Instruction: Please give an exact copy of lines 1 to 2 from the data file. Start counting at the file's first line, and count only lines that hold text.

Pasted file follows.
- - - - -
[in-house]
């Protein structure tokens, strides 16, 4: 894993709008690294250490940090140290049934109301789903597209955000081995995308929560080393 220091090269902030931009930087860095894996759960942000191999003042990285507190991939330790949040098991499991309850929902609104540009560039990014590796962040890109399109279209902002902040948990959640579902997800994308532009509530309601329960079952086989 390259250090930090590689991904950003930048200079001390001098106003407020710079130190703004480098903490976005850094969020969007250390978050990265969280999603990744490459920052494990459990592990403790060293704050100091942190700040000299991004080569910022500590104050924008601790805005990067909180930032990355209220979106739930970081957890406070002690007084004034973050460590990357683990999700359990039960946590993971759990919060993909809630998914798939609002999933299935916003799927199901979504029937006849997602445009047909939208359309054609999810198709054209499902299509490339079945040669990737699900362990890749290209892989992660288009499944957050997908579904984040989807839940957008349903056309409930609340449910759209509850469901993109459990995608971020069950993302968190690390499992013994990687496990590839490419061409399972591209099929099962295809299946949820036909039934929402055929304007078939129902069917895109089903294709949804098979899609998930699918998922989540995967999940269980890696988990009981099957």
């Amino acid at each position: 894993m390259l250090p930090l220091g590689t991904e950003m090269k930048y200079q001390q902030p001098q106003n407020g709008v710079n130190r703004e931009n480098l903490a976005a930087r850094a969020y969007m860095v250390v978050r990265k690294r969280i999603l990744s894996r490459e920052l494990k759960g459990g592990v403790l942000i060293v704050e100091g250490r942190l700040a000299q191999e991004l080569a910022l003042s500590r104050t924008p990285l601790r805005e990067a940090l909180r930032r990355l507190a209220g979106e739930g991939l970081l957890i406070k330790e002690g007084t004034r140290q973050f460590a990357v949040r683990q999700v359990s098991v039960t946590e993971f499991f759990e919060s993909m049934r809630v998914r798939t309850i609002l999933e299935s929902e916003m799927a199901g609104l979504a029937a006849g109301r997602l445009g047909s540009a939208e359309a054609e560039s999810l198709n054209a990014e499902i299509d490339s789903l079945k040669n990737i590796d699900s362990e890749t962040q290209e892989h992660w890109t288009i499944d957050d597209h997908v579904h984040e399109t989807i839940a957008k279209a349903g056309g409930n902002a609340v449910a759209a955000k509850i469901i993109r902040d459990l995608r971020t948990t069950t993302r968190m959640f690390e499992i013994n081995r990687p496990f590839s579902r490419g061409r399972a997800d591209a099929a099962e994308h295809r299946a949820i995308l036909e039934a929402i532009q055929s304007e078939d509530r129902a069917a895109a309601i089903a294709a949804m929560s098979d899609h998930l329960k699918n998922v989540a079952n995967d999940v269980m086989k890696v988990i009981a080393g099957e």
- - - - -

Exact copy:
[in-house]
């Protein structure tokens, strides 16, 4: 894993709008690294250490940090140290049934109301789903597209955000081995995308929560080393 220091090269902030931009930087860095894996759960942000191999003042990285507190991939330790949040098991499991309850929902609104540009560039990014590796962040890109399109279209902002902040948990959640579902997800994308532009509530309601329960079952086989 390259250090930090590689991904950003930048200079001390001098106003407020710079130190703004480098903490976005850094969020969007250390978050990265969280999603990744490459920052494990459990592990403790060293704050100091942190700040000299991004080569910022500590104050924008601790805005990067909180930032990355209220979106739930970081957890406070002690007084004034973050460590990357683990999700359990039960946590993971759990919060993909809630998914798939609002999933299935916003799927199901979504029937006849997602445009047909939208359309054609999810198709054209499902299509490339079945040669990737699900362990890749290209892989992660288009499944957050997908579904984040989807839940957008349903056309409930609340449910759209509850469901993109459990995608971020069950993302968190690390499992013994990687496990590839490419061409399972591209099929099962295809299946949820036909039934929402055929304007078939129902069917895109089903294709949804098979899609998930699918998922989540995967999940269980890696988990009981099957």